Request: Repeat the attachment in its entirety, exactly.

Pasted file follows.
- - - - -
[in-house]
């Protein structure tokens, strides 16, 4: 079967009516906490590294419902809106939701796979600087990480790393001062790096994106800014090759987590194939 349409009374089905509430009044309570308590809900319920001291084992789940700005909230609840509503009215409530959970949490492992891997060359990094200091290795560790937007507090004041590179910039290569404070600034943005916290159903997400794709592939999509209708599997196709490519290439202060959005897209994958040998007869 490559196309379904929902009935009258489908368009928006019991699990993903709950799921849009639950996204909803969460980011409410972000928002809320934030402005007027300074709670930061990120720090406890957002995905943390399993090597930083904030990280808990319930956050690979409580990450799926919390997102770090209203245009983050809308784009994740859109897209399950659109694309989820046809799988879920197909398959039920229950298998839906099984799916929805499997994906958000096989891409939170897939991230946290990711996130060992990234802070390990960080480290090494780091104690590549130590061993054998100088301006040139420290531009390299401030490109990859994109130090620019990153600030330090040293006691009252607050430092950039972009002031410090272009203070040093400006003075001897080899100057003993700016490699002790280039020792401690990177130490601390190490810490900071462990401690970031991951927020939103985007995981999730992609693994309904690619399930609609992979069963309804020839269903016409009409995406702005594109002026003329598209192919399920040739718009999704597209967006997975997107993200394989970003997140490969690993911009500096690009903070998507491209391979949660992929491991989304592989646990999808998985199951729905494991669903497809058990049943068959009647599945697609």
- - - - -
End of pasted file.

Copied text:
[in-house]
């Protein structure tokens, strides 16, 4: 079967009516906490590294419902809106939701796979600087990480790393001062790096994106800014090759987590194939 349409009374089905509430009044309570308590809900319920001291084992789940700005909230609840509503009215409530959970949490492992891997060359990094200091290795560790937007507090004041590179910039290569404070600034943005916290159903997400794709592939999509209708599997196709490519290439202060959005897209994958040998007869 490559196309379904929902009935009258489908368009928006019991699990993903709950799921849009639950996204909803969460980011409410972000928002809320934030402005007027300074709670930061990120720090406890957002995905943390399993090597930083904030990280808990319930956050690979409580990450799926919390997102770090209203245009983050809308784009994740859109897209399950659109694309989820046809799988879920197909398959039920229950298998839906099984799916929805499997994906958000096989891409939170897939991230946290990711996130060992990234802070390990960080480290090494780091104690590549130590061993054998100088301006040139420290531009390299401030490109990859994109130090620019990153600030330090040293006691009252607050430092950039972009002031410090272009203070040093400006003075001897080899100057003993700016490699002790280039020792401690990177130490601390190490810490900071462990401690970031991951927020939103985007995981999730992609693994309904690619399930609609992979069963309804020839269903016409009409995406702005594109002026003329598209192919399920040739718009999704597209967006997975997107993200394989970003997140490969690993911009500096690009903070998507491209391979949660992929491991989304592989646990999808998985199951729905494991669903497809058990049943068959009647599945697609």